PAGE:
Matt Johnson is a speaker, researcher, and writer specializing in the application of psychology and neuroscience to marketing. Following his Ph.D. in Cognitive Psychology from Princeton University, his work has explored the science behind brand loyalty, experiential marketing, and consumer decision-making. He is the author of the best-selling consumer psychology book Blindsight: The (mostly) hidden ways marketing reshapes our brains (BenBella, 2020), and Branding That Means Business (Economist Books, Fall 2022).
As a contributor to major news outlets including Psychology Today, Forbes, and BBC, he regularly provides expert opinion and thought leadership on a range of topics related to the human side of business. Matt is also passionate about helping brands use neuroscience to better understand, serve, and interact with their consumers. As the co-founder of the neuromarketing firm Pop Neuro, he consults with a wide array of organizations, including as an expert-in-residence for Nike. Matt currently resides in Boston, MA, where he is a Professor of Psychology of Marketing at Hult International Business School, and an instructor at Harvard University’s Division of Continuing Education.
Matt grew up in The Bay Area, California, and has lived and worked in San Diego, New Jersey, Berlin, and Shanghai.
"It's impossible to be too grateful. Striving toward one's professional goals is an important pursuit, but it's important to keep a broader perspective and to cultivate a sense of appreciation along the way. Everything in moderation, except for gratitude."
During my PhD Program, I had the great pleasure of working with Amy Pszczolkowski and The Career Services team about a transition away from academia and into industry. Specifically, I was interested in transitioning into management consulting work. My experience with Amy and the team was nothing short of extraordinary. They were patient, insightful, and ultimately extremely helpful at this crucial point in my personal and professional development. Now, over 10 years later, it's amazing to me to see how much the programs have grown and evolved, and the amazing support that's provided to graduate students. I'm very excited to contribute.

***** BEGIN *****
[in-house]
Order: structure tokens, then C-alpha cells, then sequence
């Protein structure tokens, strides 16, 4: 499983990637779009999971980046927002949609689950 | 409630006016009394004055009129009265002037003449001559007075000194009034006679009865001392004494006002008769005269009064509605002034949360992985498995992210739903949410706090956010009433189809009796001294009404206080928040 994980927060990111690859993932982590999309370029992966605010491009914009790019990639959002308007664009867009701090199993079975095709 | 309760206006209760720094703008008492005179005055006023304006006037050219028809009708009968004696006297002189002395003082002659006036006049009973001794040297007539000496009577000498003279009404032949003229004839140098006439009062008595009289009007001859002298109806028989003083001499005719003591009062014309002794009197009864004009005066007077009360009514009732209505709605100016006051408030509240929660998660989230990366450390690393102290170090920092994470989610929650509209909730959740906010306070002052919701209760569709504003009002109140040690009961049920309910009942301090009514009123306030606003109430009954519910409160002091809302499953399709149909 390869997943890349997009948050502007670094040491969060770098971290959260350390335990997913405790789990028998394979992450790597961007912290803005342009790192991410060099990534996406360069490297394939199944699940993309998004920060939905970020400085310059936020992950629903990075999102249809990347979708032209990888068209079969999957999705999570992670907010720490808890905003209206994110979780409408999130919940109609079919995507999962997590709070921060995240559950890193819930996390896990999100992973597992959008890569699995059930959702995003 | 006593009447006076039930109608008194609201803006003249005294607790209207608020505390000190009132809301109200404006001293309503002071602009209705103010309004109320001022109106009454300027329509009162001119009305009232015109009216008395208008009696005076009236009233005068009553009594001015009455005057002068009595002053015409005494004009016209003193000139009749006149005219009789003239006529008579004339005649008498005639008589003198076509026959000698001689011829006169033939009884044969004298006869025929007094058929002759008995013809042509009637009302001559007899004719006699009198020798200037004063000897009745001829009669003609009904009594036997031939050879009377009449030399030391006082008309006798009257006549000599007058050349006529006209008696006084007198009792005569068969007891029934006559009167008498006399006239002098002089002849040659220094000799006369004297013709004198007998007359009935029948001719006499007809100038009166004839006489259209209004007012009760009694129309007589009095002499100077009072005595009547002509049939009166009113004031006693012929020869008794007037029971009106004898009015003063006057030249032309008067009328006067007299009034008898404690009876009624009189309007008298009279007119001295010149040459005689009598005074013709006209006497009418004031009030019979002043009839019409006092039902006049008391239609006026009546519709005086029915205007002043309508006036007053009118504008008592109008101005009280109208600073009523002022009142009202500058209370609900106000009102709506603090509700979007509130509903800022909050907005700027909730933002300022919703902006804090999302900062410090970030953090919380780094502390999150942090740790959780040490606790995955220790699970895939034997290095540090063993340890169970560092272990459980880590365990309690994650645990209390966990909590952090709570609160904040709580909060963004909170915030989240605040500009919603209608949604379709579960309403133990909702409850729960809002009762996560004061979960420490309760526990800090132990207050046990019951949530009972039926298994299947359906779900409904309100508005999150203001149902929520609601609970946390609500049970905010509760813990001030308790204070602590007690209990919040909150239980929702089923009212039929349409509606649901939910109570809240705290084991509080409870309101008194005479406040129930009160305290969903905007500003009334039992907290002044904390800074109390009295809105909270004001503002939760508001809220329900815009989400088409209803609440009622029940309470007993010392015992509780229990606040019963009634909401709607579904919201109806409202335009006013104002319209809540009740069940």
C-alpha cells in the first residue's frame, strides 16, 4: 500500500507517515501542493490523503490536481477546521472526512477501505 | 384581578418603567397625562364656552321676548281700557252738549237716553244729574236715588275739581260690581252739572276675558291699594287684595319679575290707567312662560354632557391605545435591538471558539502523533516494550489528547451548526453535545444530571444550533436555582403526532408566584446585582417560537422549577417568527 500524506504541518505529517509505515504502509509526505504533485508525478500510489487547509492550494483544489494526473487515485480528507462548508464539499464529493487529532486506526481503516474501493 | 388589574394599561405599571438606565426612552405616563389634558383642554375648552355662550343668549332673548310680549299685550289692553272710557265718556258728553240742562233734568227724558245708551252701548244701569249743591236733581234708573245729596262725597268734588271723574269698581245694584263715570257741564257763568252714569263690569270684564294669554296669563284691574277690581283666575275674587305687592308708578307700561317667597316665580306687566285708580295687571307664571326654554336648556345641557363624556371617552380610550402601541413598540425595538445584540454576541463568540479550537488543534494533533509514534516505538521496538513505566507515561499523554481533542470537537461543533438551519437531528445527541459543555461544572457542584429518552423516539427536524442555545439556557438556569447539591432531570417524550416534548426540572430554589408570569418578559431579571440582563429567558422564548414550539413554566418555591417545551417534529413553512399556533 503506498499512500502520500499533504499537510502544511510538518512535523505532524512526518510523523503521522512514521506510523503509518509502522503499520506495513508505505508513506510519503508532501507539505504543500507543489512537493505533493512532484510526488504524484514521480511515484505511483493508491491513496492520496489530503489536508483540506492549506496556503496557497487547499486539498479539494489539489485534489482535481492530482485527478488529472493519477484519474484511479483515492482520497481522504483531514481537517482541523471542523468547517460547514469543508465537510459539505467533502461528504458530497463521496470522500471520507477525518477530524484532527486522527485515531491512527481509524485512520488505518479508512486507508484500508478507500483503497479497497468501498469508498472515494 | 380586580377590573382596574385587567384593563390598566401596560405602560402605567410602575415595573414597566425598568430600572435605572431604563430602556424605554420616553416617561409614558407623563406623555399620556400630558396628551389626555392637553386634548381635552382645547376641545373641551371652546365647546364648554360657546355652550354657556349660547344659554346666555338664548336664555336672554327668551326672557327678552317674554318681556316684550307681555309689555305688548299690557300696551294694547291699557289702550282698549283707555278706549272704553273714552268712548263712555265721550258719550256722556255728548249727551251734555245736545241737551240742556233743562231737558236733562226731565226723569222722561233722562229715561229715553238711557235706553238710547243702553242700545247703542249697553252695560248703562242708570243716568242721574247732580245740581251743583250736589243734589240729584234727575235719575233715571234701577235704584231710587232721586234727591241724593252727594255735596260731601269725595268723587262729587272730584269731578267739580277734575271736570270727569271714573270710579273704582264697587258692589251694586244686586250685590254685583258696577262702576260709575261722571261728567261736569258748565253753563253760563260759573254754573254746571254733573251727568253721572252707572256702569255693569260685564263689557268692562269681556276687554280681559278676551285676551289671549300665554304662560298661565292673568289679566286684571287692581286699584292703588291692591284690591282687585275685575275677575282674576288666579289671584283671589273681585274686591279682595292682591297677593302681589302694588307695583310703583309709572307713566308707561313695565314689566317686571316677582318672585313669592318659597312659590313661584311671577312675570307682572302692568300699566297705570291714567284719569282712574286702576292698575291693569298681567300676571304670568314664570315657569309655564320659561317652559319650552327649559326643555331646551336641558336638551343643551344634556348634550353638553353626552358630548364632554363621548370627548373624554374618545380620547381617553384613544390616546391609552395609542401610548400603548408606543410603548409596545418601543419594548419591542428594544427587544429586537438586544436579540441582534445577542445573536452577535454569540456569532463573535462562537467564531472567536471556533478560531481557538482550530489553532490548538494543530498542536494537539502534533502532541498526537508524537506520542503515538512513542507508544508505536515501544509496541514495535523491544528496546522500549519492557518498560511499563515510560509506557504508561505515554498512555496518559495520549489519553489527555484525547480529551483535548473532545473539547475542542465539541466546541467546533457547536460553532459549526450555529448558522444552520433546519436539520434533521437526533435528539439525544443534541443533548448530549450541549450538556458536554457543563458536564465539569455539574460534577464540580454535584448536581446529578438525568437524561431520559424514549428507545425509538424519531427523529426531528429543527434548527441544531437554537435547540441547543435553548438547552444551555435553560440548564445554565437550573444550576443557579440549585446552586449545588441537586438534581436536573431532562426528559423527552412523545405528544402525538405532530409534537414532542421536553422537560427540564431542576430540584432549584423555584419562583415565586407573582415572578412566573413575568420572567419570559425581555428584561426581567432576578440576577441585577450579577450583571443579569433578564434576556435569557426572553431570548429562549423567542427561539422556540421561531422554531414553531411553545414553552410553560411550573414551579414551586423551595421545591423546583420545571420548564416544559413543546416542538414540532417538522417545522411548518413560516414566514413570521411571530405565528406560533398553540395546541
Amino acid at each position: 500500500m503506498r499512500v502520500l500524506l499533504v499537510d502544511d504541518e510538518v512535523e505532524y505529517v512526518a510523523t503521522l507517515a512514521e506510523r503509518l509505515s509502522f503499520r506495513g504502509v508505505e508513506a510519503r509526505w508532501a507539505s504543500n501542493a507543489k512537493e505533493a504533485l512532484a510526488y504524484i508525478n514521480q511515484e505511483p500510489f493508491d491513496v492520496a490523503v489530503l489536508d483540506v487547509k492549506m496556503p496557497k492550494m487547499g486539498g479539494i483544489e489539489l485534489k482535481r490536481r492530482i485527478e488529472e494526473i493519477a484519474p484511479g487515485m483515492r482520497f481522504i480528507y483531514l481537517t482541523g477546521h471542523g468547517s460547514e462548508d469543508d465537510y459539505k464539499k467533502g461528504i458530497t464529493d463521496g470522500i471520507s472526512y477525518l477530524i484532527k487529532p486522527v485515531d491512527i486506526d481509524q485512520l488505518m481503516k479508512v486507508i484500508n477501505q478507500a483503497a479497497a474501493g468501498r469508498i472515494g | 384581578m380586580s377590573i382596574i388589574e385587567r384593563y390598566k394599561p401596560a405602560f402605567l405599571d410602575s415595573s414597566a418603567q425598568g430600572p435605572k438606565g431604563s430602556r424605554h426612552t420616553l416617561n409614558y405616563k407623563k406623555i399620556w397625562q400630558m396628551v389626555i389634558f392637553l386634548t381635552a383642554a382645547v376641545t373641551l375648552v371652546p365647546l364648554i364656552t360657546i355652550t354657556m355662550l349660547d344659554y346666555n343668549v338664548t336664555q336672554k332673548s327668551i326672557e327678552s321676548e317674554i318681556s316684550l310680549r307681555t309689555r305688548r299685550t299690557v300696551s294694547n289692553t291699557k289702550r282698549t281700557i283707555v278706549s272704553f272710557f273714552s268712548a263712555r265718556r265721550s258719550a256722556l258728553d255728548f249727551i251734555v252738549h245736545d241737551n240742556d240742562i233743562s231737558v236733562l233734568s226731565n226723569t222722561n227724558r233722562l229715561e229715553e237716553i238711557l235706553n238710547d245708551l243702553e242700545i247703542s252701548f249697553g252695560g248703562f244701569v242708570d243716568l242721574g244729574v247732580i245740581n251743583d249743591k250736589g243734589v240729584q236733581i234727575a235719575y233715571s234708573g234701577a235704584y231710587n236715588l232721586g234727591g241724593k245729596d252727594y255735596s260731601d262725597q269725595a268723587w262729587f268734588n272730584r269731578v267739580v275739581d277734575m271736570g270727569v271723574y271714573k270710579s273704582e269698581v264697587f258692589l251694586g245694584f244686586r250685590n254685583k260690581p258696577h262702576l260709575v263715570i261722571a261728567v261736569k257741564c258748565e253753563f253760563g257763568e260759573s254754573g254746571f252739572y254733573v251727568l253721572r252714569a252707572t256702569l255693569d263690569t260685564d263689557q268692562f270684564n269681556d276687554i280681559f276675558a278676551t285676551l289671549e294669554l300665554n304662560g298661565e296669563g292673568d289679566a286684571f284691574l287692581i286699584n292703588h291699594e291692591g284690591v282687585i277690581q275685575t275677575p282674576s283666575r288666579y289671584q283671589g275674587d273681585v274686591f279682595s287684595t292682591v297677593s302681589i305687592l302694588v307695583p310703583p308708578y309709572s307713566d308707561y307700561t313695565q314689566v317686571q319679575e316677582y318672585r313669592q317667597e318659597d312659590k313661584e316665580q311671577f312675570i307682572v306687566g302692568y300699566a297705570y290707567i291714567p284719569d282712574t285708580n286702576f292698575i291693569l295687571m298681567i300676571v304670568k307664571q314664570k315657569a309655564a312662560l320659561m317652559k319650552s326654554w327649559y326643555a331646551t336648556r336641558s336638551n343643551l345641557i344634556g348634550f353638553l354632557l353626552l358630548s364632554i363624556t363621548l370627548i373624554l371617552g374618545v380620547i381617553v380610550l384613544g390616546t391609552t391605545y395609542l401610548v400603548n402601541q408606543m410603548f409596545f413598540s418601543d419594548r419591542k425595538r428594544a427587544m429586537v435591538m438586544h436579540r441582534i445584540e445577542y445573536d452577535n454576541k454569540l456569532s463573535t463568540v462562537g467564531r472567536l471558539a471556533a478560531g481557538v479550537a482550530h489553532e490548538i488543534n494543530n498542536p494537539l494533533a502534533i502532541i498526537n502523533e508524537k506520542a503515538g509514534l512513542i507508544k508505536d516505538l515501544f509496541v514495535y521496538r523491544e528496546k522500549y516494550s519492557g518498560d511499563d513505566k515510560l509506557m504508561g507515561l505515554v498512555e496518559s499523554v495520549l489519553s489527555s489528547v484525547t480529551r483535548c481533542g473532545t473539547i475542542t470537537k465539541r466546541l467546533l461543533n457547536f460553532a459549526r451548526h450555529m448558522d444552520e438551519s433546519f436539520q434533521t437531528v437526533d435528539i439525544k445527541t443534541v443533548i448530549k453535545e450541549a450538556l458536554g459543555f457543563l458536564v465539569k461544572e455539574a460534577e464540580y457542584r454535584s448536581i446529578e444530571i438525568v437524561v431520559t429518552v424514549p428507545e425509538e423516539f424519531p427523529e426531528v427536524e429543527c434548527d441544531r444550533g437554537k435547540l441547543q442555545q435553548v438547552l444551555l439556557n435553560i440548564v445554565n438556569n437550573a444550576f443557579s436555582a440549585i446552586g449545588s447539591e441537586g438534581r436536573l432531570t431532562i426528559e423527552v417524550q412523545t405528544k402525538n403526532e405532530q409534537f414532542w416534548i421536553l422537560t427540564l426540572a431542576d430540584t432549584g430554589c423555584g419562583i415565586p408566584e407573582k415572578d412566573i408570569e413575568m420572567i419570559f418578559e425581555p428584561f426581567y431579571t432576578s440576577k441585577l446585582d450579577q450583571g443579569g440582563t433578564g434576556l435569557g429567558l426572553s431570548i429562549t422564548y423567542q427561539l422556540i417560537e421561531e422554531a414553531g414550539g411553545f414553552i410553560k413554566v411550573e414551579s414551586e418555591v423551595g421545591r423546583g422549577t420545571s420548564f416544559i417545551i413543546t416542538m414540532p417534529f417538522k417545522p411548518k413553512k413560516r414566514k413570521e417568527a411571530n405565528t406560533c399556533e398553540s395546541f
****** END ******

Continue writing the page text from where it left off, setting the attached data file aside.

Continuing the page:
What additional advice do you have for current graduate students regarding their professional development?
I would say two things. First - really focus on your intrinsic motivation. Above any accolade, or social currency you could hope to attain, what do you really enjoy for enjoyment's sake? It's a really hard question to get at, since our natural tendencies center around inertia, mimesis, and rationalization. It's worth pausing and trying to dissect the real reasons why we're doing what we're doing, and why we desire what we desire.
The second probably comes off as a little preachy, but I think it's important nonetheless! And it's this: try not to think of each stage of life as a stepping stone. Excessive planning, in my experience, can lead to the feeling that each of life's stages is only worthwhile in its instrumentality towards the next achievement. For example, we pass a class so that we can get closer to completing a degree, and we complete a degree so that we can get a good job, and we get a good job so we can do X, Y, Z etc. But if each stage is only treated as a stepping stone to the next, we miss out on the full richness of each of those experiences. Long story long - strive for your goals, but be flexible, and above all enjoy the process."
I have participated in the following GradFUTURES Programs: GradFUTURES Mentorship Program, GradFUTURES Virtual Meetups